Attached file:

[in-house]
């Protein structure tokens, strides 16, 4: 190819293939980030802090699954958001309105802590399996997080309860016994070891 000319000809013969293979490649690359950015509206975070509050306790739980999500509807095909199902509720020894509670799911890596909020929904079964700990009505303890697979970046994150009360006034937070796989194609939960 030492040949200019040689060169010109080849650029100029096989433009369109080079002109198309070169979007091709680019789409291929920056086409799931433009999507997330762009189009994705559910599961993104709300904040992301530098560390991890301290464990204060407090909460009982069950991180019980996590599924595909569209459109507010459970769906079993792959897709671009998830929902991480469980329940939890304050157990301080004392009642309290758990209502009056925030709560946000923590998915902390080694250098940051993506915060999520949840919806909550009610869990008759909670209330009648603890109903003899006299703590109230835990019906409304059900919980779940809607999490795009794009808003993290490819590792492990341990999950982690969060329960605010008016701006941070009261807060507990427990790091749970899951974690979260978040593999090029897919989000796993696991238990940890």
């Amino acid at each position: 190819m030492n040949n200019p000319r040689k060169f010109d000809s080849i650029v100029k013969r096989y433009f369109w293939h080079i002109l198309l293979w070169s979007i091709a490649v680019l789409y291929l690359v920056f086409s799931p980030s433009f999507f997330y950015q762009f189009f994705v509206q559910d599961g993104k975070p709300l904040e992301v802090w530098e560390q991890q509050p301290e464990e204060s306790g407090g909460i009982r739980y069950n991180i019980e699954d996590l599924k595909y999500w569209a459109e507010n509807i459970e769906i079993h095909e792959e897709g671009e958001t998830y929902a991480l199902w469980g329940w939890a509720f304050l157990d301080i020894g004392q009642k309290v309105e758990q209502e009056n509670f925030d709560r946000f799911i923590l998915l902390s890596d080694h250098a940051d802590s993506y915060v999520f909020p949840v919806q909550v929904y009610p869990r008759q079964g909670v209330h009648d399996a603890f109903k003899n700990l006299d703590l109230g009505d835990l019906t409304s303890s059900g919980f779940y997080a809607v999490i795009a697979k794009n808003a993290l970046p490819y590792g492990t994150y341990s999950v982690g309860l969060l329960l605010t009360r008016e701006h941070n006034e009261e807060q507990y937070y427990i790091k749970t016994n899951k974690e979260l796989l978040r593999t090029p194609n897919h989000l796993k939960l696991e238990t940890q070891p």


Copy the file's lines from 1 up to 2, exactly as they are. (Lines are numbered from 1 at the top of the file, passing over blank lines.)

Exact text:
[in-house]
């Protein structure tokens, strides 16, 4: 190819293939980030802090699954958001309105802590399996997080309860016994070891 000319000809013969293979490649690359950015509206975070509050306790739980999500509807095909199902509720020894509670799911890596909020929904079964700990009505303890697979970046994150009360006034937070796989194609939960 030492040949200019040689060169010109080849650029100029096989433009369109080079002109198309070169979007091709680019789409291929920056086409799931433009999507997330762009189009994705559910599961993104709300904040992301530098560390991890301290464990204060407090909460009982069950991180019980996590599924595909569209459109507010459970769906079993792959897709671009998830929902991480469980329940939890304050157990301080004392009642309290758990209502009056925030709560946000923590998915902390080694250098940051993506915060999520949840919806909550009610869990008759909670209330009648603890109903003899006299703590109230835990019906409304059900919980779940809607999490795009794009808003993290490819590792492990341990999950982690969060329960605010008016701006941070009261807060507990427990790091749970899951974690979260978040593999090029897919989000796993696991238990940890």